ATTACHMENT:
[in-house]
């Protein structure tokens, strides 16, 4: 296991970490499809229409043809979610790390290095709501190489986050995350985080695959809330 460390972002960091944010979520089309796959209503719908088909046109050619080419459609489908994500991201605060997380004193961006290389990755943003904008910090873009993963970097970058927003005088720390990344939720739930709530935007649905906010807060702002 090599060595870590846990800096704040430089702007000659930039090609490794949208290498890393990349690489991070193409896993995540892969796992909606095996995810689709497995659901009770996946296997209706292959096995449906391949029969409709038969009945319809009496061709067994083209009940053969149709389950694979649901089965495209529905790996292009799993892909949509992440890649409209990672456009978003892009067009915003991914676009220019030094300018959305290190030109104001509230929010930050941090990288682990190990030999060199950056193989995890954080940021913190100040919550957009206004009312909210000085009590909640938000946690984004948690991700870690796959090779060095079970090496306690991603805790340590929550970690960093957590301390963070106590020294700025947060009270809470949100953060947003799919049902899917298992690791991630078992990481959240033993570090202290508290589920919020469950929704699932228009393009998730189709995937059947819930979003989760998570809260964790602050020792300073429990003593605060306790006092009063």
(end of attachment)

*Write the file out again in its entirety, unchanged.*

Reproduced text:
[in-house]
């Protein structure tokens, strides 16, 4: 296991970490499809229409043809979610790390290095709501190489986050995350985080695959809330 460390972002960091944010979520089309796959209503719908088909046109050619080419459609489908994500991201605060997380004193961006290389990755943003904008910090873009993963970097970058927003005088720390990344939720739930709530935007649905906010807060702002 090599060595870590846990800096704040430089702007000659930039090609490794949208290498890393990349690489991070193409896993995540892969796992909606095996995810689709497995659901009770996946296997209706292959096995449906391949029969409709038969009945319809009496061709067994083209009940053969149709389950694979649901089965495209529905790996292009799993892909949509992440890649409209990672456009978003892009067009915003991914676009220019030094300018959305290190030109104001509230929010930050941090990288682990190990030999060199950056193989995890954080940021913190100040919550957009206004009312909210000085009590909640938000946690984004948690991700870690796959090779060095079970090496306690991603805790340590929550970690960093957590301390963070106590020294700025947060009270809470949100953060947003799919049902899917298992690791991630078992990481959240033993570090202290508290589920919020469950929704699932228009393009998730189709995937059947819930979003989760998570809260964790602050020792300073429990003593605060306790006092009063």